Francisco Rodriguez was released from jail today after being charged with third degree assault and second-degree harassment. He was ordered to stay away from his his girlfriend’s father,* his girlfriend and his children until a subsequent hearing can be held in family court.
We’ve all been having a little bit of fun with the whole “look at those crazy Mets” thing today, but the details from K-Rod’s arraignment should remind us all that this is really no laughing matter:
The 28-year-old closer went into the family lounge, hauled his [girlfriend’s father] into an adjoining tunnel and “repeatedly hit him in the
face and hit his head against a wall” before taking off, NYPD spokesman
Paul Browne said.
The prosecutor said today that there was “a history of violence” in K-Rod’s relationship, and that further investigation is being made into incidents in both California and Venezuela.
I’ve learned over the course of my legal career that you don’t take everything police spokesman and prosecutors say in such instances at 100% face value because, even if the broad strokes of the incident aren’t in doubt, the details of the events and the characterization of them often vary widely between accuser and accused. Maybe last night’s incident was harrowing and severe. Maybe it was less than your average slap fight among teenagers. We can’t say at this point in time because we weren’t there and the evidence hasn’t been presented or even disclosed.
But if the characterization of the police and prosecutors is accurate, Francisco Rodriguez has far more problems facing him than a couple of days away from his team and some bad press.
*Note: initial reports last night and those throughout the day today
identified Rodriguez’s alleged victim as his father-in-law. Rodriguez
is not married, however, and the alleged victim is the father of his
Did you have a bad day? It’s OK. We all do sometimes. It’s just part of life. Even ballplayers have bad days. Even the good ones.
Odubel Herrera is a good one. He’s only 25, but he’s already got two seasons of above average hitting under his belt. Dude gets on base. He could be a regular for tons of teams, so there’s no shame at all in him having a bad day. And boy howdy did he have a bad day today. He went 0-for-5 with five strikeouts in the Phillies extra innings win against the Rockies.
“I feel that I am making good swings but I’m just missing the pitches,” Herrera said.
Well, that is how strikeouts work.
Four strikeouts in a game is known as a Golden Sombrero. Players don’t strike out five times in a game very often so they don’t have an agreed upon name, but I’ve seen it referred to as the “platinum sombrero,” which seems pretty solid for such a feat. Six is a titanium sombrero or a double platinum sombrero, though there are references to it as a “Horn,” for Sam Horn, who deserves something to be named in his honor. Horn is like Moe Greene — a great man, a man of vision and guts — yet there isn’t even a plaque, or a signpost or a statue of him!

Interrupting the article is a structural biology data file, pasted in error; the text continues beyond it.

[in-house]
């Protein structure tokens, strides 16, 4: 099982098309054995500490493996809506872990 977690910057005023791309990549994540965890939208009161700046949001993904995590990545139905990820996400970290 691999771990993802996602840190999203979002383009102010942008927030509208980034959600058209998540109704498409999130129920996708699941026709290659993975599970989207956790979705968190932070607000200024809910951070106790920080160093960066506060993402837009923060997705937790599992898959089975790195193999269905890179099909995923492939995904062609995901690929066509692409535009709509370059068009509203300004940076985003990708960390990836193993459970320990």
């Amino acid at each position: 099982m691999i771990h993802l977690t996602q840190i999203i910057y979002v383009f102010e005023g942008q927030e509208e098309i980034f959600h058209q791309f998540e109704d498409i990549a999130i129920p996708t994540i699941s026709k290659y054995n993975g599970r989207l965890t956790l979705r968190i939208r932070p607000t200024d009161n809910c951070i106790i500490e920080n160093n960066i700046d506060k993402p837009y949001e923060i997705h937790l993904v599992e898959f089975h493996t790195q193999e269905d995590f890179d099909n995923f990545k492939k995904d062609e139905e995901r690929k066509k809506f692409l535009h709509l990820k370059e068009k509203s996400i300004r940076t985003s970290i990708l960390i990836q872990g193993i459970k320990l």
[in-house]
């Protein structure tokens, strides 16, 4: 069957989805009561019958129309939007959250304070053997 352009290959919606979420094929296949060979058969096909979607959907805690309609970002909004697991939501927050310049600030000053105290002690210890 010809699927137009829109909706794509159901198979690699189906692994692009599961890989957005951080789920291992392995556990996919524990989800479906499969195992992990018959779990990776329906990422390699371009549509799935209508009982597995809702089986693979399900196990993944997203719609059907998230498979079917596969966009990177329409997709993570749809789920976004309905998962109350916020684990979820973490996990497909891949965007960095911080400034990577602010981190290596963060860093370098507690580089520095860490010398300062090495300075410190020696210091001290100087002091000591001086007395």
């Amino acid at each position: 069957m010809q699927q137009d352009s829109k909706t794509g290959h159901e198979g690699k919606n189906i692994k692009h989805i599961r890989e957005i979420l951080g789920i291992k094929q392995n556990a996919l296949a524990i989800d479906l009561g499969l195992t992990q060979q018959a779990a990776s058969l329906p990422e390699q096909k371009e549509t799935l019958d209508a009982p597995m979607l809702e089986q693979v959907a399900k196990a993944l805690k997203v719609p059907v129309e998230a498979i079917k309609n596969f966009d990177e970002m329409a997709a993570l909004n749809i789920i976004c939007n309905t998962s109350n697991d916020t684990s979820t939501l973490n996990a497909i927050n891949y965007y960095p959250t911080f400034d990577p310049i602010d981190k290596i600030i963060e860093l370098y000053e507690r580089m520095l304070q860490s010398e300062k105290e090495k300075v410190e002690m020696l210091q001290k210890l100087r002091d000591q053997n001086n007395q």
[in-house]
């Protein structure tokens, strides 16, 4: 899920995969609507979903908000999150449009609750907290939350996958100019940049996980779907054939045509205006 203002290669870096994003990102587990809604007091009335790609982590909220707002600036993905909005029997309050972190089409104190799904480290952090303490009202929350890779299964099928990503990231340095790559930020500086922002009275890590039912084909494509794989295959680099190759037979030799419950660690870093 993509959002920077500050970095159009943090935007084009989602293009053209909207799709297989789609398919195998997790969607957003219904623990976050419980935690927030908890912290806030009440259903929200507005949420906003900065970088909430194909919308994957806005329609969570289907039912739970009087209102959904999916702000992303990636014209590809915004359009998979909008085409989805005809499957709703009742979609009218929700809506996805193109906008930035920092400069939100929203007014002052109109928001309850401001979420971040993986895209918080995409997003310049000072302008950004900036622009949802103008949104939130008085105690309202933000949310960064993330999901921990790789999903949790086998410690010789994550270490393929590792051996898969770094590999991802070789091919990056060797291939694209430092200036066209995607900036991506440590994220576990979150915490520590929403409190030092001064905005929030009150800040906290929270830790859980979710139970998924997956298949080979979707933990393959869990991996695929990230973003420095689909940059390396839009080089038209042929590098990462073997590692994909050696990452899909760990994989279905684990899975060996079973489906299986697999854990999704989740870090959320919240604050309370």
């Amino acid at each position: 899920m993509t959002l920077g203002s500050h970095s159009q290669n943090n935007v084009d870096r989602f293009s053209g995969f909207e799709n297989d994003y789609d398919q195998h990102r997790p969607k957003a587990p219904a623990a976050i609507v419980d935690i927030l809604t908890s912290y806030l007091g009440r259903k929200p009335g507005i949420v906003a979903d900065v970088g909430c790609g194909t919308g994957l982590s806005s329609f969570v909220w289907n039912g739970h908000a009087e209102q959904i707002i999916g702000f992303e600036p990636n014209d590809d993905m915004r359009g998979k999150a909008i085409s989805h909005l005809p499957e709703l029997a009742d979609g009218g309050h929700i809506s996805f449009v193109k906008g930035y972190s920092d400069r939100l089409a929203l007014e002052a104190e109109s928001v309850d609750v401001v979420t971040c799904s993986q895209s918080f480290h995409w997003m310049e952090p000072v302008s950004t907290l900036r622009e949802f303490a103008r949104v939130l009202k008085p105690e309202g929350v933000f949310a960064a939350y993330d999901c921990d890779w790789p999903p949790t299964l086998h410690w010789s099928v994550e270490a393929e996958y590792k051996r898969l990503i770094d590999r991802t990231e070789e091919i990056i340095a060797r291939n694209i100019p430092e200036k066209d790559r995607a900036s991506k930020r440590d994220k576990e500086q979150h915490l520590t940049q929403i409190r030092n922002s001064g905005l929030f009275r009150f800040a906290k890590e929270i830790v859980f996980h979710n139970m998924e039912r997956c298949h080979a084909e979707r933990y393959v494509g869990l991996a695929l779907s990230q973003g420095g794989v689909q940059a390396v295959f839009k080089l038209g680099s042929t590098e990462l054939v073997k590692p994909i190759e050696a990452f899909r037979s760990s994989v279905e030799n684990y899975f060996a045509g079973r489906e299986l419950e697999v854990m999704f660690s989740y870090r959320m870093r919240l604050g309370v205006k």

But I digress.
The last time a Phillies player did it was when Pat Burrell K’d five times in September 2008. The Phillies won the World Series that year, of course, so maybe this is an omen. [looks at standings] Or maybe not.
Anyway, get a good night’s sleep tonight, Odubel. Shake it off. Tomorrow is another day.
NEW YORK (AP) Rachel Robinson will receive the Buck O’Neil Lifetime Achievement Award from baseball’s Hall of Fame on July 29, the day before this year’s induction ceremony.
She’s the wife of late Hall of Famer Jackie Robinson, who broke the major league color barrier in 1947. Rachel Robinson created the Jackie Robinson Foundation in 1973, a year after he husband’s death. Rachel Robinson, who turns 95 in July 19, headed the foundation’s board until 1996.
The O’Neil award was established in 2007 to honor individuals who broaden the game’s appeal and whose character is comparable to that of O’Neil. He played in the Negro Leagues, was a scout for major league baseball teams and helped establish the Negro Leagues Baseball Museum in Kansas City, Missouri.
The award was given to O’Neil in 2008, Roland Hemond in 2011 and Joe Garagiola in 2014.